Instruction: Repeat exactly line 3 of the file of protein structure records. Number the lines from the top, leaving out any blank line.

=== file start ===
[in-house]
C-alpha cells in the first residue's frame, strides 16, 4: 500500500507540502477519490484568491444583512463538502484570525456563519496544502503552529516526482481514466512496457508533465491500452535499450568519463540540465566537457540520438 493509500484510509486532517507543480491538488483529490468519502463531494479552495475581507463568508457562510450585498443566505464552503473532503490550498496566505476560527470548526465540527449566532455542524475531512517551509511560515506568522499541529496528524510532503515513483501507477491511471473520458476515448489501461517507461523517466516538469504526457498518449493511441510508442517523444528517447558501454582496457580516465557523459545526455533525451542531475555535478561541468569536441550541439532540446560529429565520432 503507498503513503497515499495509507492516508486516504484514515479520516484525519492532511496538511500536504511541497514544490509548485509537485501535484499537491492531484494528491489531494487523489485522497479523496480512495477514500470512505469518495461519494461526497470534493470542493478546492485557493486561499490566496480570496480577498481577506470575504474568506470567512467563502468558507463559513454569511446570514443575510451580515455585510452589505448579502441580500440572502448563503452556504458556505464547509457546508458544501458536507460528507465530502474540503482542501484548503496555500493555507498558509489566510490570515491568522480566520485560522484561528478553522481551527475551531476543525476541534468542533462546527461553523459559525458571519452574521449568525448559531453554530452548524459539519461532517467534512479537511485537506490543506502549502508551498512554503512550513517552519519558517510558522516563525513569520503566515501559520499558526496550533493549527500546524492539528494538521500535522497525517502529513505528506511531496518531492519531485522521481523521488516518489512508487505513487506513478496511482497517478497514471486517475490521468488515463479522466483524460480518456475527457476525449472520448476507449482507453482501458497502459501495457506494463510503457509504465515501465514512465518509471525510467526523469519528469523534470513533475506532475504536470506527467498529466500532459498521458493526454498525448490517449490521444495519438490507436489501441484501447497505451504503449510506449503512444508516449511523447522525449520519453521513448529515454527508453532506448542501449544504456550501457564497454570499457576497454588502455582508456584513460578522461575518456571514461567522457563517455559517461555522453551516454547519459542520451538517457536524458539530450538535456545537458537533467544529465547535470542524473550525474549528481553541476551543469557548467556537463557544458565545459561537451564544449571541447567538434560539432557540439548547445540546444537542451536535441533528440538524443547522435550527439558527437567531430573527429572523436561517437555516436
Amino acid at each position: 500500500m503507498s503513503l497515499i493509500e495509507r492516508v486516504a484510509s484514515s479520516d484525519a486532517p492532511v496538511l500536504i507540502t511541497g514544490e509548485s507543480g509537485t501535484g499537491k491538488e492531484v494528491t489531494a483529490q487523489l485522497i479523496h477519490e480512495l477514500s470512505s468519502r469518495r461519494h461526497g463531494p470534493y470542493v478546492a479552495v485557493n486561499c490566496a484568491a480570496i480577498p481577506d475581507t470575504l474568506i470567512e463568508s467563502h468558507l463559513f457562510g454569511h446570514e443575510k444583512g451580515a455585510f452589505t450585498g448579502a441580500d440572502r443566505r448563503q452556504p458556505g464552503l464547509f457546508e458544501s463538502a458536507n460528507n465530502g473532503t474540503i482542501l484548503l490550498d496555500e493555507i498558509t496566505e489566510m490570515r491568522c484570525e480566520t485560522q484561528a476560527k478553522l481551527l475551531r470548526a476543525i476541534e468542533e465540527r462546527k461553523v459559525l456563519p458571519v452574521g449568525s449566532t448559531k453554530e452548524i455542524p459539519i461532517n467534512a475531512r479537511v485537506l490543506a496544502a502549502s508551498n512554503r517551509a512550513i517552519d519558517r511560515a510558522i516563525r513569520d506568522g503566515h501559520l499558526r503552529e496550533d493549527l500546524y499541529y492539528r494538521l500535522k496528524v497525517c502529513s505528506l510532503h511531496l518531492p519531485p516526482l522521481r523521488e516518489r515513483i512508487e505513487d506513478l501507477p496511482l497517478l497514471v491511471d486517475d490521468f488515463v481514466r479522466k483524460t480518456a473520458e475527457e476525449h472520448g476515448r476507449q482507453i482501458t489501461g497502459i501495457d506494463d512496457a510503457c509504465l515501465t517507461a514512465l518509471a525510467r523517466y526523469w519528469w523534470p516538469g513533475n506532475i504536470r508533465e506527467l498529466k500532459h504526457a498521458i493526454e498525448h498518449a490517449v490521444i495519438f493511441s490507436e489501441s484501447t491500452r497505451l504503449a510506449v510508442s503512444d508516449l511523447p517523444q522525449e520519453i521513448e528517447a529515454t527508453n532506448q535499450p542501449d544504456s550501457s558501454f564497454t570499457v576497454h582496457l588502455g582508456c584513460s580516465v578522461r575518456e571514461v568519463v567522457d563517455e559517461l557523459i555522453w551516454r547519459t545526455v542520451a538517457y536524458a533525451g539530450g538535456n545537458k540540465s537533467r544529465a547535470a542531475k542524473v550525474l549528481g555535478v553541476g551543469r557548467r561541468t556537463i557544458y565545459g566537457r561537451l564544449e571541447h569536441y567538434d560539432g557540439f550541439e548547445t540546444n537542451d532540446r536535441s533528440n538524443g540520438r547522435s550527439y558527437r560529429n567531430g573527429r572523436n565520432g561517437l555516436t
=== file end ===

Amino acid at each position: 500500500m503507498s503513503l497515499i493509500e495509507r492516508v486516504a484510509s484514515s479520516d484525519a486532517p492532511v496538511l500536504i507540502t511541497g514544490e509548485s507543480g509537485t501535484g499537491k491538488e492531484v494528491t489531494a483529490q487523489l485522497i479523496h477519490e480512495l477514500s470512505s468519502r469518495r461519494h461526497g463531494p470534493y470542493v478546492a479552495v485557493n486561499c490566496a484568491a480570496i480577498p481577506d475581507t470575504l474568506i470567512e463568508s467563502h468558507l463559513f457562510g454569511h446570514e443575510k444583512g451580515a455585510f452589505t450585498g448579502a441580500d440572502r443566505r448563503q452556504p458556505g464552503l464547509f457546508e458544501s463538502a458536507n460528507n465530502g473532503t474540503i482542501l484548503l490550498d496555500e493555507i498558509t496566505e489566510m490570515r491568522c484570525e480566520t485560522q484561528a476560527k478553522l481551527l475551531r470548526a476543525i476541534e468542533e465540527r462546527k461553523v459559525l456563519p458571519v452574521g449568525s449566532t448559531k453554530e452548524i455542524p459539519i461532517n467534512a475531512r479537511v485537506l490543506a496544502a502549502s508551498n512554503r517551509a512550513i517552519d519558517r511560515a510558522i516563525r513569520d506568522g503566515h501559520l499558526r503552529e496550533d493549527l500546524y499541529y492539528r494538521l500535522k496528524v497525517c502529513s505528506l510532503h511531496l518531492p519531485p516526482l522521481r523521488e516518489r515513483i512508487e505513487d506513478l501507477p496511482l497517478l497514471v491511471d486517475d490521468f488515463v481514466r479522466k483524460t480518456a473520458e475527457e476525449h472520448g476515448r476507449q482507453i482501458t489501461g497502459i501495457d506494463d512496457a510503457c509504465l515501465t517507461a514512465l518509471a525510467r523517466y526523469w519528469w523534470p516538469g513533475n506532475i504536470r508533465e506527467l498529466k500532459h504526457a498521458i493526454e498525448h498518449a490517449v490521444i495519438f493511441s490507436e489501441s484501447t491500452r497505451l504503449a510506449v510508442s503512444d508516449l511523447p517523444q522525449e520519453i521513448e528517447a529515454t527508453n532506448q535499450p542501449d544504456s550501457s558501454f564497454t570499457v576497454h582496457l588502455g582508456c584513460s580516465v578522461r575518456e571514461v568519463v567522457d563517455e559517461l557523459i555522453w551516454r547519459t545526455v542520451a538517457y536524458a533525451g539530450g538535456n545537458k540540465s537533467r544529465a547535470a542531475k542524473v550525474l549528481g555535478v553541476g551543469r557548467r561541468t556537463i557544458y565545459g566537457r561537451l564544449e571541447h569536441y567538434d560539432g557540439f550541439e548547445t540546444n537542451d532540446r536535441s533528440n538524443g540520438r547522435s550527439y558527437r560529429n567531430g573527429r572523436n565520432g561517437l555516436t